The FASB’s authority is limited to US accounting principles. The FASB doesn’t have any authority to stipulate which tax withholding procedures are permissible; they can only stipulate how to account for transactions in which taxes are withheld.

The FASB did amend ASC 718 back in 2016 to allow shares to be withheld to cover tax payments up to the maximum individual tax rate without triggering liability treatment. But this doesn’t mean that you can do so without following the process prescribed in US tax regulations. Also, as noted in my article, there are still some accounting traps to be wary of when withholding additional taxes.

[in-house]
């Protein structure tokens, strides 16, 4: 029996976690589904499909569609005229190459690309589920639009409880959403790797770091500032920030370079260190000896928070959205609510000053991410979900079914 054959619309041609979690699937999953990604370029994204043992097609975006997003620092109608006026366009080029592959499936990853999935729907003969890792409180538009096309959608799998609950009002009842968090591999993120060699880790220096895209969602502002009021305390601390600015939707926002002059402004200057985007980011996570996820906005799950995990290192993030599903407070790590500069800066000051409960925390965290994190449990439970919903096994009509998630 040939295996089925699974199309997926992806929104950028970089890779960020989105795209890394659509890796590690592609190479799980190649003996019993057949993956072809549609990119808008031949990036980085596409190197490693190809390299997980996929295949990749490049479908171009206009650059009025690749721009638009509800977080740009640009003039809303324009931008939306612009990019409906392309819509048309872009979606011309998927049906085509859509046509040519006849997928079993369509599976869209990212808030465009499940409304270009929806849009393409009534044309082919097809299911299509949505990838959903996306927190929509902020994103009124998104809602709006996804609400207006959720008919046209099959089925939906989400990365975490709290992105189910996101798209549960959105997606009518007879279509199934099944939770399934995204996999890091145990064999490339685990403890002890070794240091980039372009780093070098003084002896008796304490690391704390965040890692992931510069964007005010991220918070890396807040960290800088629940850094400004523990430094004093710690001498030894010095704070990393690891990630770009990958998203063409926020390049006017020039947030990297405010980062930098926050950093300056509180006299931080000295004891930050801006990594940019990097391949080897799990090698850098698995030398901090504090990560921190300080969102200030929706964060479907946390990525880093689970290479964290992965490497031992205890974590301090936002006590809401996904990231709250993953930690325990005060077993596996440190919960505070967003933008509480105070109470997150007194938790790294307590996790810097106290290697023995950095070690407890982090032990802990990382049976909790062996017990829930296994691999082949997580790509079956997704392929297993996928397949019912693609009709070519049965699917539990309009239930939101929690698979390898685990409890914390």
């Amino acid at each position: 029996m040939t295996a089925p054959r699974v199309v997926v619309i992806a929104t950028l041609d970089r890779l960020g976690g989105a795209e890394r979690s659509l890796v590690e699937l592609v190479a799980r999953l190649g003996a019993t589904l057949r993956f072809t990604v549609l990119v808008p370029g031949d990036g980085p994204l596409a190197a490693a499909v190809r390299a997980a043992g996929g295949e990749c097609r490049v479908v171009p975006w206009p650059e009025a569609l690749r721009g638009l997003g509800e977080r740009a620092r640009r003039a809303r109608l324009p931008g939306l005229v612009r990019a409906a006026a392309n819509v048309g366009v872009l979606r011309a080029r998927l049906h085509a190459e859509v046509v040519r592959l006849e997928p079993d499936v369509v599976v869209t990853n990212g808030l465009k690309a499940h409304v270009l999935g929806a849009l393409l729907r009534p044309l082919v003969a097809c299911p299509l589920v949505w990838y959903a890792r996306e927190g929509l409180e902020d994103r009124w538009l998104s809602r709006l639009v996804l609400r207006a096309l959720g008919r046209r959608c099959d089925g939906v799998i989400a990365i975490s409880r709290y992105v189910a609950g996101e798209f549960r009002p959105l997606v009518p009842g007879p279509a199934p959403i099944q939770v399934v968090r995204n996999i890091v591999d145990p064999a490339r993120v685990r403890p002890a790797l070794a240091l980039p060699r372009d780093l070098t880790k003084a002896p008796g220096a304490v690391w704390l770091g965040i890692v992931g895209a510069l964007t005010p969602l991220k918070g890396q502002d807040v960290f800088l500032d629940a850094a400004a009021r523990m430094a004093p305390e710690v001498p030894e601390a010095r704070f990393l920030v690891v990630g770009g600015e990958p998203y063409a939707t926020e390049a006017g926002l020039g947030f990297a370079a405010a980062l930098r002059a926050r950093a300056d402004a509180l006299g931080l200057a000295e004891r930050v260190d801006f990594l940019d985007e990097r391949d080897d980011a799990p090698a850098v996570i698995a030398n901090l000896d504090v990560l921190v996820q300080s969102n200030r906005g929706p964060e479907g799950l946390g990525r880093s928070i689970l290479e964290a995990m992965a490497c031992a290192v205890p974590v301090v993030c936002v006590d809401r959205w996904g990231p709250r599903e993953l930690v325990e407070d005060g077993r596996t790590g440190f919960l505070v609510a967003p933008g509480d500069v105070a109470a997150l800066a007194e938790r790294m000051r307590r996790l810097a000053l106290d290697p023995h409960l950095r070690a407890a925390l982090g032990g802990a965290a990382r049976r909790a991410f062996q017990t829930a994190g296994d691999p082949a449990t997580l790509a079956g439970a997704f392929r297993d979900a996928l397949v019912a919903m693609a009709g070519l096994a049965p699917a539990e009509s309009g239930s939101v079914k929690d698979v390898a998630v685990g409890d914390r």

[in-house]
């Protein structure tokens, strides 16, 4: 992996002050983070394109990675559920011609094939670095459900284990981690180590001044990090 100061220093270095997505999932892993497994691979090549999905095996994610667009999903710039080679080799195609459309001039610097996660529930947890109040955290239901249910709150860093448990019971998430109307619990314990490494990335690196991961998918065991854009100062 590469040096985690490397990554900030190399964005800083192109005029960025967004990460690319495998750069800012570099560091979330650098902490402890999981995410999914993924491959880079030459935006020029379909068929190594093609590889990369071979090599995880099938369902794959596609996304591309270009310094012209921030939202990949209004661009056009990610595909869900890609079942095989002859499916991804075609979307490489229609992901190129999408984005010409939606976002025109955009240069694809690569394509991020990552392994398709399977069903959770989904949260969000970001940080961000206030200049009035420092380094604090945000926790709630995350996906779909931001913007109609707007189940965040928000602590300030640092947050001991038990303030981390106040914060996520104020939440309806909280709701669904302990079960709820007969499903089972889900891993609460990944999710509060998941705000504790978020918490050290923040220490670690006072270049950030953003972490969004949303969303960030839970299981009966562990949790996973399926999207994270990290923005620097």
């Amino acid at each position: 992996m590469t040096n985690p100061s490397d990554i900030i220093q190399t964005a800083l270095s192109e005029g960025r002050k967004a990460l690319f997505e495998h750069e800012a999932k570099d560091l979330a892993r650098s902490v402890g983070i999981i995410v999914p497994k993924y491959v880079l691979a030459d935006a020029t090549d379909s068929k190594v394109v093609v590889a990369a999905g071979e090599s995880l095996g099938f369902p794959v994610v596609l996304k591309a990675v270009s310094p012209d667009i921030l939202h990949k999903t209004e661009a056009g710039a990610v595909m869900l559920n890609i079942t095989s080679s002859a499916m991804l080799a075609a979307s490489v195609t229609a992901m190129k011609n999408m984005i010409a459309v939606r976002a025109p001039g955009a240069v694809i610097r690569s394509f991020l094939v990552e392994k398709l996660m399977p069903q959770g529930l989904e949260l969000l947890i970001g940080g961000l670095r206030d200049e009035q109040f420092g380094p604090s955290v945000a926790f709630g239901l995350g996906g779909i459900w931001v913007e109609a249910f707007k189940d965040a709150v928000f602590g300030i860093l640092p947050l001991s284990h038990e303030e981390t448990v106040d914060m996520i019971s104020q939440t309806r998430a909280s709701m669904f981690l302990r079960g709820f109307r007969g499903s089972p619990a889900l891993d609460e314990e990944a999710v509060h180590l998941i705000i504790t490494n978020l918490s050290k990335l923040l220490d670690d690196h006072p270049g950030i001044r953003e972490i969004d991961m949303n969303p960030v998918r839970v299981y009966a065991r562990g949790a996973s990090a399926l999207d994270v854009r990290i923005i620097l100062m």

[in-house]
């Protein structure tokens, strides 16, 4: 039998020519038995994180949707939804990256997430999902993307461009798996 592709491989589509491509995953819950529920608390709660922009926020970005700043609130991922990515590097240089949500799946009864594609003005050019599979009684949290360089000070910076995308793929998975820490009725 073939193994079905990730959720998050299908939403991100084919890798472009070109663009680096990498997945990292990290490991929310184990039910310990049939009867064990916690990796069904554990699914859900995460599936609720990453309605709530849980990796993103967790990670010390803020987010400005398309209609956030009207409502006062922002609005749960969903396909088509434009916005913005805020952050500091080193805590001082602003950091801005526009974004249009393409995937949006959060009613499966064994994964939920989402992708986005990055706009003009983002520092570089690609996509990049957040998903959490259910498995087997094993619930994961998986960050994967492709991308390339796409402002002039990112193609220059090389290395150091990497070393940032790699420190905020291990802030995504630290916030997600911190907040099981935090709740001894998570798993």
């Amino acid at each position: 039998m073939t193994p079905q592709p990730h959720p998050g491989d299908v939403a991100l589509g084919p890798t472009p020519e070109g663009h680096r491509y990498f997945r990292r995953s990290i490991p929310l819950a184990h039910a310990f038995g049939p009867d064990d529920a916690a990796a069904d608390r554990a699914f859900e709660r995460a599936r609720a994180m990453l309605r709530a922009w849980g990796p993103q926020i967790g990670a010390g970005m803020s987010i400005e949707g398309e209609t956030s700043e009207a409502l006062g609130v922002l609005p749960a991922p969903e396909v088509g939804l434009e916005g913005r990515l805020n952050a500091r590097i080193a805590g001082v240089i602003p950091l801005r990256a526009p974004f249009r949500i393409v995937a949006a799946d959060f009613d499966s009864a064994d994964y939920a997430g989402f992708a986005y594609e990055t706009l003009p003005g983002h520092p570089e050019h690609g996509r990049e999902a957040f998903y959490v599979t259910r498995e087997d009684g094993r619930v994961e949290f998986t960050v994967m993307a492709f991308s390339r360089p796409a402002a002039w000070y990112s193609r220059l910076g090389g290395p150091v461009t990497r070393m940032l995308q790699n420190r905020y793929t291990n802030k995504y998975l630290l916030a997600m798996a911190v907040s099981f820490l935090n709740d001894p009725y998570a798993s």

What are the penalties to the company for over withholding?

State laws govern the amounts companies are permitted to deduct from employee paychecks. When companies deduct monies for which they don’t have a legal obligation or basis, they could have a liability to effected employees under state laws.

In this situation, where the withholding is at the request of employees, it seems unlikely that employees would pursue claims against the company (or, if they did, that they would be successful in their pursuit).

My general take on this question is that occasionally accommodating a request for additional withholding without requiring the employee to submit a new Form W-4 is unlikely to result in any penalties to the company. A few transactions here or there aren’t likely to be uncovered during an audit and, even if they are discovered, it’s not clear that the company would be subject to penalty.